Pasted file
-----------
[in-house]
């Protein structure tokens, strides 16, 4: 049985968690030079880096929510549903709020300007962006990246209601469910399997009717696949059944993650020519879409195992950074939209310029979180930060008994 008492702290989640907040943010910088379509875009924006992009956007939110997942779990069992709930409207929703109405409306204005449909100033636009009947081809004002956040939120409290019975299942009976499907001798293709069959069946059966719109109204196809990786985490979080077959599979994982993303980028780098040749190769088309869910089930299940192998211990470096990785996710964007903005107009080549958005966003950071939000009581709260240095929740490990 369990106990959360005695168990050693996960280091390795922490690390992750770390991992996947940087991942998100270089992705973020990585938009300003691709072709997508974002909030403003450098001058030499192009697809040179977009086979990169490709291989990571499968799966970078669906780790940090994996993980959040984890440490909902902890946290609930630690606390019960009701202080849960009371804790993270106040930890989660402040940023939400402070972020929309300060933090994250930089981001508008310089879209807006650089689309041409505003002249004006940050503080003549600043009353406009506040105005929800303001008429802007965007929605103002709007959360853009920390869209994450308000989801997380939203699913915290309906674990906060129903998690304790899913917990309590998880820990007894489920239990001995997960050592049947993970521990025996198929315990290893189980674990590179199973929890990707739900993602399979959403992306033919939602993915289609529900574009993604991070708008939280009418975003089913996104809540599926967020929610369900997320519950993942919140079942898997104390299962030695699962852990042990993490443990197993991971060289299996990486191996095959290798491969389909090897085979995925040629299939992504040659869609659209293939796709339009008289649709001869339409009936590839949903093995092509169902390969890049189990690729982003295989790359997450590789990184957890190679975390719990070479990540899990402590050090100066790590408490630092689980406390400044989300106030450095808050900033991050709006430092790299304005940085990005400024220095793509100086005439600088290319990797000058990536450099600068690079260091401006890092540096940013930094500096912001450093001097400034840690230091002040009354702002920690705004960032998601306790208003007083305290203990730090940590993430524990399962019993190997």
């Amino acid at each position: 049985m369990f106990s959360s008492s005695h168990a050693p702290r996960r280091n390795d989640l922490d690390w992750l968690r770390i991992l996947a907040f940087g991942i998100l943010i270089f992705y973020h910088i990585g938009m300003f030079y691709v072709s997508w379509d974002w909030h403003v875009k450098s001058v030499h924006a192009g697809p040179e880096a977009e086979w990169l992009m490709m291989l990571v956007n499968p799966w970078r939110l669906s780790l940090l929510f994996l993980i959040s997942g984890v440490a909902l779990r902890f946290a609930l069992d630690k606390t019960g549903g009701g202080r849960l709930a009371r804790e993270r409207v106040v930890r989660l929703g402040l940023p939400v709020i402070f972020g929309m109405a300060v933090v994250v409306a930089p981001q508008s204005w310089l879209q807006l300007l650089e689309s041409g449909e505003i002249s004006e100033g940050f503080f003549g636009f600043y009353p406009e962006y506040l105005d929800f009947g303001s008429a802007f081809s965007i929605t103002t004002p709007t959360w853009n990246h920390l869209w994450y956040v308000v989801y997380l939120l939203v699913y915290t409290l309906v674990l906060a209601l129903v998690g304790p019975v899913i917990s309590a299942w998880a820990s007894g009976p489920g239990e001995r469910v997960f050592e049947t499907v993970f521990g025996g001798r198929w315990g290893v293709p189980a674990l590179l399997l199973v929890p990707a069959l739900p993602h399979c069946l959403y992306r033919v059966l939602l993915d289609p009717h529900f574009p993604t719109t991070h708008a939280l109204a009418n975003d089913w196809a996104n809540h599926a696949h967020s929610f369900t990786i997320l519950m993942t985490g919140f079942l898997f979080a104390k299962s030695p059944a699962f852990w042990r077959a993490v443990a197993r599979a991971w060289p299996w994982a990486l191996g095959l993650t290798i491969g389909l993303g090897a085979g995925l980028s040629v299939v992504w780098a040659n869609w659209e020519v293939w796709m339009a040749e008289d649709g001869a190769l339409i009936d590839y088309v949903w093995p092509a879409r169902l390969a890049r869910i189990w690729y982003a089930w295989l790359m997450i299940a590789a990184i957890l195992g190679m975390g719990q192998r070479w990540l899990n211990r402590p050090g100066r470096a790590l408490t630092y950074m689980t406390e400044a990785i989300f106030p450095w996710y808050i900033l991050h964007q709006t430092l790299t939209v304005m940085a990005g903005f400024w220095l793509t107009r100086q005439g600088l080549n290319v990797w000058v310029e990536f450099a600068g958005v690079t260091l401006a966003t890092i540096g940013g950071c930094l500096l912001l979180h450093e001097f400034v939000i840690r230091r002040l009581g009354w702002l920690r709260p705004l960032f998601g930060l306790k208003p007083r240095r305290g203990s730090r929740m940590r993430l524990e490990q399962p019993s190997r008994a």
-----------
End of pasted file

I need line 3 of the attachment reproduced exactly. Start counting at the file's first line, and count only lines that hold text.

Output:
């Amino acid at each position: 049985m369990f106990s959360s008492s005695h168990a050693p702290r996960r280091n390795d989640l922490d690390w992750l968690r770390i991992l996947a907040f940087g991942i998100l943010i270089f992705y973020h910088i990585g938009m300003f030079y691709v072709s997508w379509d974002w909030h403003v875009k450098s001058v030499h924006a192009g697809p040179e880096a977009e086979w990169l992009m490709m291989l990571v956007n499968p799966w970078r939110l669906s780790l940090l929510f994996l993980i959040s997942g984890v440490a909902l779990r902890f946290a609930l069992d630690k606390t019960g549903g009701g202080r849960l709930a009371r804790e993270r409207v106040v930890r989660l929703g402040l940023p939400v709020i402070f972020g929309m109405a300060v933090v994250v409306a930089p981001q508008s204005w310089l879209q807006l300007l650089e689309s041409g449909e505003i002249s004006e100033g940050f503080f003549g636009f600043y009353p406009e962006y506040l105005d929800f009947g303001s008429a802007f081809s965007i929605t103002t004002p709007t959360w853009n990246h920390l869209w994450y956040v308000v989801y997380l939120l939203v699913y915290t409290l309906v674990l906060a209601l129903v998690g304790p019975v899913i917990s309590a299942w998880a820990s007894g009976p489920g239990e001995r469910v997960f050592e049947t499907v993970f521990g025996g001798r198929w315990g290893v293709p189980a674990l590179l399997l199973v929890p990707a069959l739900p993602h399979c069946l959403y992306r033919v059966l939602l993915d289609p009717h529900f574009p993604t719109t991070h708008a939280l109204a009418n975003d089913w196809a996104n809540h599926a696949h967020s929610f369900t990786i997320l519950m993942t985490g919140f079942l898997f979080a104390k299962s030695p059944a699962f852990w042990r077959a993490v443990a197993r599979a991971w060289p299996w994982a990486l191996g095959l993650t290798i491969g389909l993303g090897a085979g995925l980028s040629v299939v992504w780098a040659n869609w659209e020519v293939w796709m339009a040749e008289d649709g001869a190769l339409i009936d590839y088309v949903w093995p092509a879409r169902l390969a890049r869910i189990w690729y982003a089930w295989l790359m997450i299940a590789a990184i957890l195992g190679m975390g719990q192998r070479w990540l899990n211990r402590p050090g100066r470096a790590l408490t630092y950074m689980t406390e400044a990785i989300f106030p450095w996710y808050i900033l991050h964007q709006t430092l790299t939209v304005m940085a990005g903005f400024w220095l793509t107009r100086q005439g600088l080549n290319v990797w000058v310029e990536f450099a600068g958005v690079t260091l401006a966003t890092i540096g940013g950071c930094l500096l912001l979180h450093e001097f400034v939000i840690r230091r002040l009581g009354w702002l920690r709260p705004l960032f998601g930060l306790k208003p007083r240095r305290g203990s730090r929740m940590r993430l524990e490990q399962p019993s190997r008994a």